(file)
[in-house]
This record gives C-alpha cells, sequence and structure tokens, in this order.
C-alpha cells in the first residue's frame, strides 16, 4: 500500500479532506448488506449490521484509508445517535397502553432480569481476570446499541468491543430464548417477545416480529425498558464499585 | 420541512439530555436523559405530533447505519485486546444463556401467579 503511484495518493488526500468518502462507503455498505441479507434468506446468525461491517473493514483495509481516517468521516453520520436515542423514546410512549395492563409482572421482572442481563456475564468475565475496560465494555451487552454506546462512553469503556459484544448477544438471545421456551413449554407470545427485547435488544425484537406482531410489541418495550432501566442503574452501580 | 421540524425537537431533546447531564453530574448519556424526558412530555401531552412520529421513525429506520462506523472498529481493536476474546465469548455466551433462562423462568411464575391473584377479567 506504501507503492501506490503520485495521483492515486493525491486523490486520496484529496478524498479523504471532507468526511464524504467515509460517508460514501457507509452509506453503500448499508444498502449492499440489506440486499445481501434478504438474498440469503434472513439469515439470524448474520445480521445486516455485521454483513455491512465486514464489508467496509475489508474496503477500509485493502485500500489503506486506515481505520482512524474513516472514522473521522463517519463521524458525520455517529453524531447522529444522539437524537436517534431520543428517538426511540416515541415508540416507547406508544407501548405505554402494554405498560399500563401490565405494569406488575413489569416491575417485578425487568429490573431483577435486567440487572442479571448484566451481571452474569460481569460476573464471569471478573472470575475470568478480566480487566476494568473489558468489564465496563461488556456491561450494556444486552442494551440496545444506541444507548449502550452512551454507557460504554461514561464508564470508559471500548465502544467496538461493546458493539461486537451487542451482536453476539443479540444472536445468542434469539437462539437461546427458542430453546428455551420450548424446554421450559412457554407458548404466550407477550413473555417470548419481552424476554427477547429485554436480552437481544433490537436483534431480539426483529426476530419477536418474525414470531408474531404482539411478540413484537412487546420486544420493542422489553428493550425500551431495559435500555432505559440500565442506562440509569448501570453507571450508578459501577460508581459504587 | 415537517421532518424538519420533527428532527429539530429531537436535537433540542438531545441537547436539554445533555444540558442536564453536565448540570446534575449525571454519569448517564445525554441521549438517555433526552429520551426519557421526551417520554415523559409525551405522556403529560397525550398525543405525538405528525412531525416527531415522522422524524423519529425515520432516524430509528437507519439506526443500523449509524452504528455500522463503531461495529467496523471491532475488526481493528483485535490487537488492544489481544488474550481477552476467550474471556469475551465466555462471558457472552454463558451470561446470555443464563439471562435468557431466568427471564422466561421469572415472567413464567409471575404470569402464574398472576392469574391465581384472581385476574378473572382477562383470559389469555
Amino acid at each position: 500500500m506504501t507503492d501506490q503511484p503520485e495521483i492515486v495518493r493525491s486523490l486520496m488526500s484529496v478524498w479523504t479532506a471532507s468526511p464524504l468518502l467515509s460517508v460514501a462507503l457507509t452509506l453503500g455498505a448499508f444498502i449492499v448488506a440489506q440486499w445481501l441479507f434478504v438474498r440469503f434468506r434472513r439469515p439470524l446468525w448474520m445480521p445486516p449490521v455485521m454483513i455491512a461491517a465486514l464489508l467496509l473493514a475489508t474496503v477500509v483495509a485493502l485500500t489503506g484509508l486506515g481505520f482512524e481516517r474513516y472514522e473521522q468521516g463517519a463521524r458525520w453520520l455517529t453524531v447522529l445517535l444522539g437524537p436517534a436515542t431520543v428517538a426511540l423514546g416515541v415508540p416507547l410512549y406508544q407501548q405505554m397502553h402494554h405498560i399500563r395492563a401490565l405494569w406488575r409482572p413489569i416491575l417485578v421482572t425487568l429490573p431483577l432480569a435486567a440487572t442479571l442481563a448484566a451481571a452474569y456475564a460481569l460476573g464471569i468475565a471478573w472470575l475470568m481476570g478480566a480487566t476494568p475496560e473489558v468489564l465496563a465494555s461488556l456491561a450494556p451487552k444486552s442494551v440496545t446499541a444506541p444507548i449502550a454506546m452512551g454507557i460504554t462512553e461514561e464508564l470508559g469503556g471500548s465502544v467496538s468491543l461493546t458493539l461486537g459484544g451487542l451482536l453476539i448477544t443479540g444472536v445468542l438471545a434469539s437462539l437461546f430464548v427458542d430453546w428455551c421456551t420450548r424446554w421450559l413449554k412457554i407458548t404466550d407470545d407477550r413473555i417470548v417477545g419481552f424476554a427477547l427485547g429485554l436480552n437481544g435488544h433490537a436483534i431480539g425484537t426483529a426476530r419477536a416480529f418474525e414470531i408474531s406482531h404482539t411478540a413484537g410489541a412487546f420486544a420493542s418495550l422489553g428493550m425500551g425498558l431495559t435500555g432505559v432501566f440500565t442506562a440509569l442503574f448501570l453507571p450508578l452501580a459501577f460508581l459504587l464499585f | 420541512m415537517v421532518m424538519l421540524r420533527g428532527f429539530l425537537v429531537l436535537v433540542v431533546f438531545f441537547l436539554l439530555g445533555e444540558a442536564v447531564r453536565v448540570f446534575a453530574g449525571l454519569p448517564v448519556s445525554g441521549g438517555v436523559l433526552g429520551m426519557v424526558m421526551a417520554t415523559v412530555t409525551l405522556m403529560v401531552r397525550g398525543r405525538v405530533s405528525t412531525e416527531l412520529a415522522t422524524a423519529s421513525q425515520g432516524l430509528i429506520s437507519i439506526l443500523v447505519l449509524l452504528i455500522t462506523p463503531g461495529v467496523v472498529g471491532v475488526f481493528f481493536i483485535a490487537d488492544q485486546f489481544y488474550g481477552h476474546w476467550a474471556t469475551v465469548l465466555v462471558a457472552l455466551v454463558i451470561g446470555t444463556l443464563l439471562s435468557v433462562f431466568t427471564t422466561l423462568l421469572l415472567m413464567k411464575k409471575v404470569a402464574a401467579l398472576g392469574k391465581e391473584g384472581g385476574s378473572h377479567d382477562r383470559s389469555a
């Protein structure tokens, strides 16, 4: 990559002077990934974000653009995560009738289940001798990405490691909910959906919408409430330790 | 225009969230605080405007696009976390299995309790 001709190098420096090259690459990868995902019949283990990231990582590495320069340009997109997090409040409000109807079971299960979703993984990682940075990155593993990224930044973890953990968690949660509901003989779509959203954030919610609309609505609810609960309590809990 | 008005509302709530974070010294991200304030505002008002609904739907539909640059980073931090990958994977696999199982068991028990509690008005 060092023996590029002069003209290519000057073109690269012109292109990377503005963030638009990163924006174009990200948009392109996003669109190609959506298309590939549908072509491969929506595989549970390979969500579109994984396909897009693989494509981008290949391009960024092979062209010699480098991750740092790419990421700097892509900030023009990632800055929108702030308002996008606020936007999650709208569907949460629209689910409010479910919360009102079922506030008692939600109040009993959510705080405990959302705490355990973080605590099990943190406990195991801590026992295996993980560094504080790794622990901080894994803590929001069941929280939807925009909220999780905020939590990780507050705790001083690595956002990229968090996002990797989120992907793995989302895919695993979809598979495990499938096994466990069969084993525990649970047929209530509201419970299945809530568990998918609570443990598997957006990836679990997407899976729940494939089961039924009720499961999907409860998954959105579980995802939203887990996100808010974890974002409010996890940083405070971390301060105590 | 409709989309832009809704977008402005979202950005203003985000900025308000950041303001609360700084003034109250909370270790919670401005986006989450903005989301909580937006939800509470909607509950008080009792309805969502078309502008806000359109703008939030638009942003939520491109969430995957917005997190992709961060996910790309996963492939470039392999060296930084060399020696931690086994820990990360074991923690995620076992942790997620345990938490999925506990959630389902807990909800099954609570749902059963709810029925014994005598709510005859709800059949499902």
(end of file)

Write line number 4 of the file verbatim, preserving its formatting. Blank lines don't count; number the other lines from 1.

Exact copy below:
Amino acid at each position: 500500500m506504501t507503492d501506490q503511484p503520485e495521483i492515486v495518493r493525491s486523490l486520496m488526500s484529496v478524498w479523504t479532506a471532507s468526511p464524504l468518502l467515509s460517508v460514501a462507503l457507509t452509506l453503500g455498505a448499508f444498502i449492499v448488506a440489506q440486499w445481501l441479507f434478504v438474498r440469503f434468506r434472513r439469515p439470524l446468525w448474520m445480521p445486516p449490521v455485521m454483513i455491512a461491517a465486514l464489508l467496509l473493514a475489508t474496503v477500509v483495509a485493502l485500500t489503506g484509508l486506515g481505520f482512524e481516517r474513516y472514522e473521522q468521516g463517519a463521524r458525520w453520520l455517529t453524531v447522529l445517535l444522539g437524537p436517534a436515542t431520543v428517538a426511540l423514546g416515541v415508540p416507547l410512549y406508544q407501548q405505554m397502553h402494554h405498560i399500563r395492563a401490565l405494569w406488575r409482572p413489569i416491575l417485578v421482572t425487568l429490573p431483577l432480569a435486567a440487572t442479571l442481563a448484566a451481571a452474569y456475564a460481569l460476573g464471569i468475565a471478573w472470575l475470568m481476570g478480566a480487566t476494568p475496560e473489558v468489564l465496563a465494555s461488556l456491561a450494556p451487552k444486552s442494551v440496545t446499541a444506541p444507548i449502550a454506546m452512551g454507557i460504554t462512553e461514561e464508564l470508559g469503556g471500548s465502544v467496538s468491543l461493546t458493539l461486537g459484544g451487542l451482536l453476539i448477544t443479540g444472536v445468542l438471545a434469539s437462539l437461546f430464548v427458542d430453546w428455551c421456551t420450548r424446554w421450559l413449554k412457554i407458548t404466550d407470545d407477550r413473555i417470548v417477545g419481552f424476554a427477547l427485547g429485554l436480552n437481544g435488544h433490537a436483534i431480539g425484537t426483529a426476530r419477536a416480529f418474525e414470531i408474531s406482531h404482539t411478540a413484537g410489541a412487546f420486544a420493542s418495550l422489553g428493550m425500551g425498558l431495559t435500555g432505559v432501566f440500565t442506562a440509569l442503574f448501570l453507571p450508578l452501580a459501577f460508581l459504587l464499585f | 420541512m415537517v421532518m424538519l421540524r420533527g428532527f429539530l425537537v429531537l436535537v433540542v431533546f438531545f441537547l436539554l439530555g445533555e444540558a442536564v447531564r453536565v448540570f446534575a453530574g449525571l454519569p448517564v448519556s445525554g441521549g438517555v436523559l433526552g429520551m426519557v424526558m421526551a417520554t415523559v412530555t409525551l405522556m403529560v401531552r397525550g398525543r405525538v405530533s405528525t412531525e416527531l412520529a415522522t422524524a423519529s421513525q425515520g432516524l430509528i429506520s437507519i439506526l443500523v447505519l449509524l452504528i455500522t462506523p463503531g461495529v467496523v472498529g471491532v475488526f481493528f481493536i483485535a490487537d488492544q485486546f489481544y488474550g481477552h476474546w476467550a474471556t469475551v465469548l465466555v462471558a457472552l455466551v454463558i451470561g446470555t444463556l443464563l439471562s435468557v433462562f431466568t427471564t422466561l423462568l421469572l415472567m413464567k411464575k409471575v404470569a402464574a401467579l398472576g392469574k391465581e391473584g384472581g385476574s378473572h377479567d382477562r383470559s389469555a